It's often said that there's no such thing as bad publicity, but those people probably didn't catch the official trailer for Paul Feig's Ghostbusters reboot when it premiered back in March.
Remakes of classic movies are usually met with some derision, often unfairly, but few could have predicted the extent of the online backlash that the film suffered before it was even released; chauvinist and misogynistic doesn't even begin to cover the venom that the likes of Melissa McCarthy and Kristen Wiig were subjected to.
That's one of the nicer ones.
Unfortunately, a divisive cover of the theme tune by Fallout Boy and Missy Elliott did little to repair public relations, but at the end of the day, all that really matters is one thing and one thing only; Is Ghostbusters actually any good?
Ghostbusters may have some spooky moments, but the most shocking thing about the film is that the majority of critics actually liked it. Despite all of the initial backlash, Ghostbusters is currently sitting pretty with an impressive score of 76% on Rotten Tomatoes. Don't believe us? Here's our roundup of what the best critics on the internet had to say about Paul Feig's stab at the Ghostbusters franchise.
How do the central female cast fare?
The one thing that irked audiences most prior to the release of Ghostbusters turns out to be the film's greatest strength.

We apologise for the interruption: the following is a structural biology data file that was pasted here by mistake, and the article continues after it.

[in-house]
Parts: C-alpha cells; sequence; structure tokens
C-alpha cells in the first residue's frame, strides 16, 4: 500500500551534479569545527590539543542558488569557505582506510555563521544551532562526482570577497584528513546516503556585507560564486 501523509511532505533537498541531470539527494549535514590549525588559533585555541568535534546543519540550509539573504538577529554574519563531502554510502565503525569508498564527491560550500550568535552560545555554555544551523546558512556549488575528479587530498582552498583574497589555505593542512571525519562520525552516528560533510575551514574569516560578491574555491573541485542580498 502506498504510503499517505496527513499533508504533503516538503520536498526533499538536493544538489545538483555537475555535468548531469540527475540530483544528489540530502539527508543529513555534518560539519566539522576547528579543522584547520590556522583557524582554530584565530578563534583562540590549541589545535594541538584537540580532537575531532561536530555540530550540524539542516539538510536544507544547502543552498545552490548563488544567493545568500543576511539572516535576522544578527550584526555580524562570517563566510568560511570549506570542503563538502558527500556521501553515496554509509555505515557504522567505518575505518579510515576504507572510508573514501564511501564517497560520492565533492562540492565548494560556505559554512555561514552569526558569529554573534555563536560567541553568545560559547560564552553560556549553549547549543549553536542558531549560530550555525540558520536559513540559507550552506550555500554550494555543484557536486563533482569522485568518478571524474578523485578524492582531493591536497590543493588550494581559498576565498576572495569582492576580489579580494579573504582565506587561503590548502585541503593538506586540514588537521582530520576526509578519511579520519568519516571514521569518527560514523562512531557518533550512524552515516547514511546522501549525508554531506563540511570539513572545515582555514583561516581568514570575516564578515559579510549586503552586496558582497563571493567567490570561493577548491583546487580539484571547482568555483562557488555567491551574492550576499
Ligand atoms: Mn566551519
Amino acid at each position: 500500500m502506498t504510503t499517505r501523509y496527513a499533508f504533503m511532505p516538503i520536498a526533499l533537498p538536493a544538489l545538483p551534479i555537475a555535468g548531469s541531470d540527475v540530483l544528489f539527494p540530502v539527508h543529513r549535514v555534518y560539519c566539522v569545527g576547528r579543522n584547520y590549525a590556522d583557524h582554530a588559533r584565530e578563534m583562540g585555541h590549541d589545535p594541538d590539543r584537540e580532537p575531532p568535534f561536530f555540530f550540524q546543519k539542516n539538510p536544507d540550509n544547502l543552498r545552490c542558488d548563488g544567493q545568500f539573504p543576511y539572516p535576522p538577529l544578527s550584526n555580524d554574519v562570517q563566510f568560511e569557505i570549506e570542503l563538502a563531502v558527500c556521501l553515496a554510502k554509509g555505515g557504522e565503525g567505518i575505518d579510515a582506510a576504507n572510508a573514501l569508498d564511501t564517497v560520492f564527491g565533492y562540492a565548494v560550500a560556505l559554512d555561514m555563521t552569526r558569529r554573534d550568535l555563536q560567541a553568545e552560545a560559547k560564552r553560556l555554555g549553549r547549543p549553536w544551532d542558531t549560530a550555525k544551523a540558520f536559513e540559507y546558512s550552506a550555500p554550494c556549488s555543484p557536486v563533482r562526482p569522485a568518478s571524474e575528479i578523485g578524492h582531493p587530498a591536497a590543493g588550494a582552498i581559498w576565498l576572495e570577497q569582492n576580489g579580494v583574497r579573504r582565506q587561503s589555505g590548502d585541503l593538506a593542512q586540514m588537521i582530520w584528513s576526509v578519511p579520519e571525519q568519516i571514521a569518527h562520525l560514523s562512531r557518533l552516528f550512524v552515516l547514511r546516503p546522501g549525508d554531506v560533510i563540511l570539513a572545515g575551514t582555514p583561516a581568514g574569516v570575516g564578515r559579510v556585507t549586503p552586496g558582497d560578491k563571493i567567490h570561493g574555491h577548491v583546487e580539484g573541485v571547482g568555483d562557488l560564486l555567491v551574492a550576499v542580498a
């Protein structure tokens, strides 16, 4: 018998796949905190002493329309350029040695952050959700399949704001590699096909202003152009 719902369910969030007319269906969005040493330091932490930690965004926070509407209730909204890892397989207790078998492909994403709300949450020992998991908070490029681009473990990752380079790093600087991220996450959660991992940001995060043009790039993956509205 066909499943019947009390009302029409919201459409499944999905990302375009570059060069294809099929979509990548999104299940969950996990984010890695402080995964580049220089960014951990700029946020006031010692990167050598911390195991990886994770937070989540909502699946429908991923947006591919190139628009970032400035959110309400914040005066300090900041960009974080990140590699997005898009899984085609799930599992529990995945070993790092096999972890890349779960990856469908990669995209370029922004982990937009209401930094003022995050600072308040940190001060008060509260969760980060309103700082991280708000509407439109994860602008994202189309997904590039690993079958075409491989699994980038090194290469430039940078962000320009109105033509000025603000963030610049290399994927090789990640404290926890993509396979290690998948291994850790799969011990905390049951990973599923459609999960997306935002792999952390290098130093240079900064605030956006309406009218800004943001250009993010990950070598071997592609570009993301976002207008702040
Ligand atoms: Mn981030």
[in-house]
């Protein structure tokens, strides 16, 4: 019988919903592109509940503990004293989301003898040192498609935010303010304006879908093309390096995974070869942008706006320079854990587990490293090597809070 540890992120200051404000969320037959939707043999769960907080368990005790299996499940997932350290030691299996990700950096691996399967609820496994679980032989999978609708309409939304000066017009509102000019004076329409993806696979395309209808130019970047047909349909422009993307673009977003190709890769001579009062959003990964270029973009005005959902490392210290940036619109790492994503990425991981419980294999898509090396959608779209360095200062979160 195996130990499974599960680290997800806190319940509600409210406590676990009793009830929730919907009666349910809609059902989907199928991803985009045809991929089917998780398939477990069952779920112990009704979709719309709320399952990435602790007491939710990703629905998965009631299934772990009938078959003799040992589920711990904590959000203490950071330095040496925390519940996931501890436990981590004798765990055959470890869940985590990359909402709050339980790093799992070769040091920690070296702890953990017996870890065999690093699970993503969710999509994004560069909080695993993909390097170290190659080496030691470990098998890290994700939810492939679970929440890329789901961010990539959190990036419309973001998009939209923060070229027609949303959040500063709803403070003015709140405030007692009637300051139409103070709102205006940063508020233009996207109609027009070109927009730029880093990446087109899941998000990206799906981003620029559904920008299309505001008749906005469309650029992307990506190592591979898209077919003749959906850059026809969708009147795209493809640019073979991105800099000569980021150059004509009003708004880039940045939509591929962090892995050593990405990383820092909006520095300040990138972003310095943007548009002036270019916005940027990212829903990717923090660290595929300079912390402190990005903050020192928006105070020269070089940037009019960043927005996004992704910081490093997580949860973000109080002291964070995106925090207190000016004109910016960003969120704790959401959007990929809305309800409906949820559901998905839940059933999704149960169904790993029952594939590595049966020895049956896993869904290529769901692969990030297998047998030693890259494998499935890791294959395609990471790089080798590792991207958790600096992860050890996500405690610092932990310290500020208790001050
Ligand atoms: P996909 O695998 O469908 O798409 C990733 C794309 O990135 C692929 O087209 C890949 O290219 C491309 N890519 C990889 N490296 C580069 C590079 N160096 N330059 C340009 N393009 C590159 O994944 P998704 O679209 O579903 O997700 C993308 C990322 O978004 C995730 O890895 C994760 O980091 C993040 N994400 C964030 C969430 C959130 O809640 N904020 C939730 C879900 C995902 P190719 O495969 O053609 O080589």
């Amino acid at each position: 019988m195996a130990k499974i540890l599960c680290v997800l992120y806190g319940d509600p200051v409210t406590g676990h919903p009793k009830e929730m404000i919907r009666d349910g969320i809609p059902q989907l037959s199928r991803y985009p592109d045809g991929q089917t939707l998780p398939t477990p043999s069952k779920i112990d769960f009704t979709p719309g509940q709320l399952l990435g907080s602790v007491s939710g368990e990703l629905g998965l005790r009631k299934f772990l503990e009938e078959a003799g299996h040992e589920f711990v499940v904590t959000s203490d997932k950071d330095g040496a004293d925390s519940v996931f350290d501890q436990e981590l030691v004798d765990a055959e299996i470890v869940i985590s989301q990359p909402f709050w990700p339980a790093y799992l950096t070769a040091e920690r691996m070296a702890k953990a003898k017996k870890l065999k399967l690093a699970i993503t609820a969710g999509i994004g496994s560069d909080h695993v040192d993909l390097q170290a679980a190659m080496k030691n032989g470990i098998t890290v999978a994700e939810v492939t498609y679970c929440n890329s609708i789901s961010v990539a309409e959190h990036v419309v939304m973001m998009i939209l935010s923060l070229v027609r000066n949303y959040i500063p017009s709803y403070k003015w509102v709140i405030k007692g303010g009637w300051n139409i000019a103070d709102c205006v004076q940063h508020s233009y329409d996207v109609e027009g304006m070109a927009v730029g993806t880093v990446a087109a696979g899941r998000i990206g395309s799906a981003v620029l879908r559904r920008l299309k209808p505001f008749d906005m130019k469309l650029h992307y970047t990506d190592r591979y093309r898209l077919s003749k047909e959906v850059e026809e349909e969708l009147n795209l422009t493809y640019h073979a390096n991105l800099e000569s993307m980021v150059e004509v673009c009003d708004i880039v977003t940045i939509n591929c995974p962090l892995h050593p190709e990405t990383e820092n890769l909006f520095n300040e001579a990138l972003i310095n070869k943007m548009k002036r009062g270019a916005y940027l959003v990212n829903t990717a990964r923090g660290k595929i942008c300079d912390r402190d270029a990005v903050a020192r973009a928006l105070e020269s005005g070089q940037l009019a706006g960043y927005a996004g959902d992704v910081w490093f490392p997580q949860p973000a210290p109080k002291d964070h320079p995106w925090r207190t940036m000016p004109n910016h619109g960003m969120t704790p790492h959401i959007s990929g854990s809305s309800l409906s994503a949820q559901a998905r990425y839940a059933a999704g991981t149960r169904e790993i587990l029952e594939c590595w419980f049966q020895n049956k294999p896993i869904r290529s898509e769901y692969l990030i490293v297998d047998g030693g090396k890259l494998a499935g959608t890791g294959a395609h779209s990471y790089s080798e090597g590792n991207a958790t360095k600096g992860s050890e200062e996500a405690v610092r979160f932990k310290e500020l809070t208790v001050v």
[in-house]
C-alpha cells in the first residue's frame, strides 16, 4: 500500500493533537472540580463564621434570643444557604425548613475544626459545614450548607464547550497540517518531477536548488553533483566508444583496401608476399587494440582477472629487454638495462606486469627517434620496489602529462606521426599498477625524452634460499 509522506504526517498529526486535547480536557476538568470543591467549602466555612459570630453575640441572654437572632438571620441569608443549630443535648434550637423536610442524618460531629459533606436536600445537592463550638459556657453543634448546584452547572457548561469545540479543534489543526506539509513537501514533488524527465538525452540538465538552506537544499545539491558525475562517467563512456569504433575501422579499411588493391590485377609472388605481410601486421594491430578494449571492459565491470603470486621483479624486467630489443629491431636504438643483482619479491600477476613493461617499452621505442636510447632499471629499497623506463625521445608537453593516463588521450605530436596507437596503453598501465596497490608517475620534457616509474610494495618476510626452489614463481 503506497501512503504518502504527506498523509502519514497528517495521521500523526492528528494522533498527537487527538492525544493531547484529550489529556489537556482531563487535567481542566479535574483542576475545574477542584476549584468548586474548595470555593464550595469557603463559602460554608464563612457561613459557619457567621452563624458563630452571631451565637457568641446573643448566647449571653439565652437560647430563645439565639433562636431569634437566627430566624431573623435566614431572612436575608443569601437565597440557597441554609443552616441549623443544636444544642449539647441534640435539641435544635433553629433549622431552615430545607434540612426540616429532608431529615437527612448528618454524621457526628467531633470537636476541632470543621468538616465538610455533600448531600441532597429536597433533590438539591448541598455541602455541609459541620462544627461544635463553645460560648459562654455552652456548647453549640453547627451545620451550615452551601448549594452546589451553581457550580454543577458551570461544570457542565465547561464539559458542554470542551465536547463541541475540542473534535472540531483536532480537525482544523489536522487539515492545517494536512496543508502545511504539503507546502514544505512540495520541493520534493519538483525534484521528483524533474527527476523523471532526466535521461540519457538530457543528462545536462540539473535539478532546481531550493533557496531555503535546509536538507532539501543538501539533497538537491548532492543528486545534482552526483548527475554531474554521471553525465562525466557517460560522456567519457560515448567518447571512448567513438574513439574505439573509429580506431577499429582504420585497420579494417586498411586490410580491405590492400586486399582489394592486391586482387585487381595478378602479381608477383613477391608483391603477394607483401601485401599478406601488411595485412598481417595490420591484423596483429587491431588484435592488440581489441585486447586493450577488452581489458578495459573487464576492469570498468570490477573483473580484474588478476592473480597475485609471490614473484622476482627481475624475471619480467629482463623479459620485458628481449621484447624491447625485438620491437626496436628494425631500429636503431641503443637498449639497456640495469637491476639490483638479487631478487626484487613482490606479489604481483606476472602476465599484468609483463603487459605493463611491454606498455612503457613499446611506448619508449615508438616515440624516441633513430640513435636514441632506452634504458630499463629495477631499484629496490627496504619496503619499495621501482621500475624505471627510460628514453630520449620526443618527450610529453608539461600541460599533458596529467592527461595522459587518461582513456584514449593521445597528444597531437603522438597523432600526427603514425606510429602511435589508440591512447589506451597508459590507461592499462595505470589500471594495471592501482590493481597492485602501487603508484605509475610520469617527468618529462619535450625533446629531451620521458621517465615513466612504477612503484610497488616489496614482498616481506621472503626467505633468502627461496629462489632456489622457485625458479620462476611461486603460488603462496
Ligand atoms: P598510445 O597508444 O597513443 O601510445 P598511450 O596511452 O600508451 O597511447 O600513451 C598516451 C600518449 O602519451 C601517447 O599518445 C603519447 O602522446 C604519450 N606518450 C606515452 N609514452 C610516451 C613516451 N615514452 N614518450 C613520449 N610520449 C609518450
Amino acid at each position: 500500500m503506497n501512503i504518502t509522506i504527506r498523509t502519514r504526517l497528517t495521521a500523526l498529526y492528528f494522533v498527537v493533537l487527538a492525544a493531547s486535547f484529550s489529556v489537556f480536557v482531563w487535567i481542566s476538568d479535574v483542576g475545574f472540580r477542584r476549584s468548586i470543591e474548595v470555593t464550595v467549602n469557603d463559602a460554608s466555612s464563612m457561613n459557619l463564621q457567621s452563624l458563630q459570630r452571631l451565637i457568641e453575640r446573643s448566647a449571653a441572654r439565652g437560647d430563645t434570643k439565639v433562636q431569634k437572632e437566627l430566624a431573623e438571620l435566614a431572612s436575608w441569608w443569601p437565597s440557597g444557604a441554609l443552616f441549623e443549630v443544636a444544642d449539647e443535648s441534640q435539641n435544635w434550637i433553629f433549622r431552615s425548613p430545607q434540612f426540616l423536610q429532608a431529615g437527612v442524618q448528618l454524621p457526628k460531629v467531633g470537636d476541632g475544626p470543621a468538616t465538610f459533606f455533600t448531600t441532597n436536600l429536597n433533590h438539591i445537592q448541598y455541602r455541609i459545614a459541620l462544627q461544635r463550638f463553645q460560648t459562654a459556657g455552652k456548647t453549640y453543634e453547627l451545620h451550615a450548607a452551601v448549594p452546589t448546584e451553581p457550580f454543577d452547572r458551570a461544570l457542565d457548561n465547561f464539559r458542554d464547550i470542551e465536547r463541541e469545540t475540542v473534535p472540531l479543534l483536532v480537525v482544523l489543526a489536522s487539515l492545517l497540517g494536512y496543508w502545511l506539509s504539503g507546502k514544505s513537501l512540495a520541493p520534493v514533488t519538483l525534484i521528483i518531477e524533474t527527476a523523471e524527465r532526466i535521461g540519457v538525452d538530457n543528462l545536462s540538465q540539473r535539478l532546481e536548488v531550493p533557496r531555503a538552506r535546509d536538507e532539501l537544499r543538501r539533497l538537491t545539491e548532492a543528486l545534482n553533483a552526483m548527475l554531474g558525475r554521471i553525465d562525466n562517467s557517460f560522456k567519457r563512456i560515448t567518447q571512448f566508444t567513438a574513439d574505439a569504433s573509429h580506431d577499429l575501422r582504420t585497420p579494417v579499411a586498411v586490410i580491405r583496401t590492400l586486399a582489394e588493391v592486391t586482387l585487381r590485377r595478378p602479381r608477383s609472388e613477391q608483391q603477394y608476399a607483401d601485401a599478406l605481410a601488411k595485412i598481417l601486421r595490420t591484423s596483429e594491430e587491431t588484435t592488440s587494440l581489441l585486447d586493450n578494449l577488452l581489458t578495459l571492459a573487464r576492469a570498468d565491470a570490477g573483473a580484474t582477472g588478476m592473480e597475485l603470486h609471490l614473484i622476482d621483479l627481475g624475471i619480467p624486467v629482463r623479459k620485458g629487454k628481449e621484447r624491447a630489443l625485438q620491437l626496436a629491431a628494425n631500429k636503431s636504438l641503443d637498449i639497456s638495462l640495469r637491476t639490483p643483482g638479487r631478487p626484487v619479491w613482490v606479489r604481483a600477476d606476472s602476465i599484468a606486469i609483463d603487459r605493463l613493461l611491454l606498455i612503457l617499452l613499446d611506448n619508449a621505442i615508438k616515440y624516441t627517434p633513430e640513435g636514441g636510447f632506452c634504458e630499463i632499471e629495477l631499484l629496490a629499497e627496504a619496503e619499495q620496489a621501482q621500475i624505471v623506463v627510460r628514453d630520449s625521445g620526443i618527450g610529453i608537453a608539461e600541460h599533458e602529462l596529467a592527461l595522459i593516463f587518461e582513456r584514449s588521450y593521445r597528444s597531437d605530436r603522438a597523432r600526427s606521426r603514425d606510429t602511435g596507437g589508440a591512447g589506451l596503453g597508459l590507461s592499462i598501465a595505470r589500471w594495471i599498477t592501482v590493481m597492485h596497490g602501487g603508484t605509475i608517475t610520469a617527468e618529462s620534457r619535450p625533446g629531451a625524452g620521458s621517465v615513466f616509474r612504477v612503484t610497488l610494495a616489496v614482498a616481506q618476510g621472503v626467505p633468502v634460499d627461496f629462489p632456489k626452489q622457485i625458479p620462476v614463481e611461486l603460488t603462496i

Nigel M. Smith of the Guardian sings the praises of the four leads in his review, stating that;
"Though hats are respectfully doffed, this is a four-woman show, deftly managed to allow all the leads – McCarthy, Kristen Wiig, Kate McKinnon and Leslie Jones – a chance to showcase their own distinct brands of comedy."
Smith continues by commending the squad's chemistry, explaining that;
"Fun oozes from almost every frame; likewise the energy of a team excited to be revolutionising the blockbuster landscape. Let's just hope everyone will enjoy the view."
Alison Willmore of Buzzfeed News shares this sentiment, pointing out that the new team are impressive on their own terms without just paying homage to the original:
"Jones, McCarthy, McKinnon, and Wiig are so good together - and in ways that are distinctively theirs and not recycled from the past - that their message of not giving a damn resonates better than the movie's underwhelming climax."
Writing for the Toronto Sun, Liz Braun praises each of the central cast, including Chris Hemsworth's first successful foray into comedy;